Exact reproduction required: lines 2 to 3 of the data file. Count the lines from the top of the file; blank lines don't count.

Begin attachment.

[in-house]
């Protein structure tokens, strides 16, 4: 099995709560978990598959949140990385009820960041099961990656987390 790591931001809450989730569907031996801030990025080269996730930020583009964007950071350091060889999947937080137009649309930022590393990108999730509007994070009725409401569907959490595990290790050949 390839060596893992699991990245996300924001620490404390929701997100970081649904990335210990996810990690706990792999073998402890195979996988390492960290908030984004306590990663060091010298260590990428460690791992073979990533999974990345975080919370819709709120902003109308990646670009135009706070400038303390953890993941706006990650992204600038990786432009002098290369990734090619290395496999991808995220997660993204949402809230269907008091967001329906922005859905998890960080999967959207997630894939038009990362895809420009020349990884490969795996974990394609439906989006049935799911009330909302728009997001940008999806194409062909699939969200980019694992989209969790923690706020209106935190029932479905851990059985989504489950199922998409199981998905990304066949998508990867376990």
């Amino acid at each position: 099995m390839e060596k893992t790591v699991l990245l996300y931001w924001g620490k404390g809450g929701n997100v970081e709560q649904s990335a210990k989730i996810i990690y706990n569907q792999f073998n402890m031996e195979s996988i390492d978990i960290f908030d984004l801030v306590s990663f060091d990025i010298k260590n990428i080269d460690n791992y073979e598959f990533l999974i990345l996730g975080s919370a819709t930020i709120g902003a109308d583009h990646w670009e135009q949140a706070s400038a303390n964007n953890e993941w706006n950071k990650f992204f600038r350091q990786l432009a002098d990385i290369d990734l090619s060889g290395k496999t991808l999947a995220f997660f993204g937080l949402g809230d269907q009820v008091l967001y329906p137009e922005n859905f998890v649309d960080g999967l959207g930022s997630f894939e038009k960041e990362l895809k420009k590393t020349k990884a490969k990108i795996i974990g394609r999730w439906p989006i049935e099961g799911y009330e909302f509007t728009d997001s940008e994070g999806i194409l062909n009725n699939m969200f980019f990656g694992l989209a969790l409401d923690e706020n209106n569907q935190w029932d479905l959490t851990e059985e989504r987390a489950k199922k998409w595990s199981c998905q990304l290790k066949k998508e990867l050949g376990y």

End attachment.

């Protein structure tokens, strides 16, 4: 099995709560978990598959949140990385009820960041099961990656987390 790591931001809450989730569907031996801030990025080269996730930020583009964007950071350091060889999947937080137009649309930022590393990108999730509007994070009725409401569907959490595990290790050949 390839060596893992699991990245996300924001620490404390929701997100970081649904990335210990996810990690706990792999073998402890195979996988390492960290908030984004306590990663060091010298260590990428460690791992073979990533999974990345975080919370819709709120902003109308990646670009135009706070400038303390953890993941706006990650992204600038990786432009002098290369990734090619290395496999991808995220997660993204949402809230269907008091967001329906922005859905998890960080999967959207997630894939038009990362895809420009020349990884490969795996974990394609439906989006049935799911009330909302728009997001940008999806194409062909699939969200980019694992989209969790923690706020209106935190029932479905851990059985989504489950199922998409199981998905990304066949998508990867376990």
């Amino acid at each position: 099995m390839e060596k893992t790591v699991l990245l996300y931001w924001g620490k404390g809450g929701n997100v970081e709560q649904s990335a210990k989730i996810i990690y706990n569907q792999f073998n402890m031996e195979s996988i390492d978990i960290f908030d984004l801030v306590s990663f060091d990025i010298k260590n990428i080269d460690n791992y073979e598959f990533l999974i990345l996730g975080s919370a819709t930020i709120g902003a109308d583009h990646w670009e135009q949140a706070s400038a303390n964007n953890e993941w706006n950071k990650f992204f600038r350091q990786l432009a002098d990385i290369d990734l090619s060889g290395k496999t991808l999947a995220f997660f993204g937080l949402g809230d269907q009820v008091l967001y329906p137009e922005n859905f998890v649309d960080g999967l959207g930022s997630f894939e038009k960041e990362l895809k420009k590393t020349k990884a490969k990108i795996i974990g394609r999730w439906p989006i049935e099961g799911y009330e909302f509007t728009d997001s940008e994070g999806i194409l062909n009725n699939m969200f980019f990656g694992l989209a969790l409401d923690e706020n209106n569907q935190w029932d479905l959490t851990e059985e989504r987390a489950k199922k998409w595990s199981c998905q990304l290790k066949k998508e990867l050949g376990y």